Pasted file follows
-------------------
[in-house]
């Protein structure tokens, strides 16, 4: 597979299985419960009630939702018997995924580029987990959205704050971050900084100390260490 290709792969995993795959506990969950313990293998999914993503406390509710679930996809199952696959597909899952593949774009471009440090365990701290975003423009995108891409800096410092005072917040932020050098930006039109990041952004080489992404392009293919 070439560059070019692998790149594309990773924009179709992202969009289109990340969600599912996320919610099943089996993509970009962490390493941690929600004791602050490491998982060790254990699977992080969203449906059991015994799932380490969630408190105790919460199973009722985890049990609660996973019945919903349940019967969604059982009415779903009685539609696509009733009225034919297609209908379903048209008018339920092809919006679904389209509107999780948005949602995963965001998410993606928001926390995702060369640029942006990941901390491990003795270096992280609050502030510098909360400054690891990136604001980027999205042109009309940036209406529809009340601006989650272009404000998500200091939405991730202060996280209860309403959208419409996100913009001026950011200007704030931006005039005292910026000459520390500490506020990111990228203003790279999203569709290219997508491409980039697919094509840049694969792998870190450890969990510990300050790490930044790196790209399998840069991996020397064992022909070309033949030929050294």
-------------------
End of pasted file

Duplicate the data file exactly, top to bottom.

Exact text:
[in-house]
């Protein structure tokens, strides 16, 4: 597979299985419960009630939702018997995924580029987990959205704050971050900084100390260490 290709792969995993795959506990969950313990293998999914993503406390509710679930996809199952696959597909899952593949774009471009440090365990701290975003423009995108891409800096410092005072917040932020050098930006039109990041952004080489992404392009293919 070439560059070019692998790149594309990773924009179709992202969009289109990340969600599912996320919610099943089996993509970009962490390493941690929600004791602050490491998982060790254990699977992080969203449906059991015994799932380490969630408190105790919460199973009722985890049990609660996973019945919903349940019967969604059982009415779903009685539609696509009733009225034919297609209908379903048209008018339920092809919006679904389209509107999780948005949602995963965001998410993606928001926390995702060369640029942006990941901390491990003795270096992280609050502030510098909360400054690891990136604001980027999205042109009309940036209406529809009340601006989650272009404000998500200091939405991730202060996280209860309403959208419409996100913009001026950011200007704030931006005039005292910026000459520390500490506020990111990228203003790279999203569709290219997508491409980039697919094509840049694969792998870190450890969990510990300050790490930044790196790209399998840069991996020397064992022909070309033949030929050294």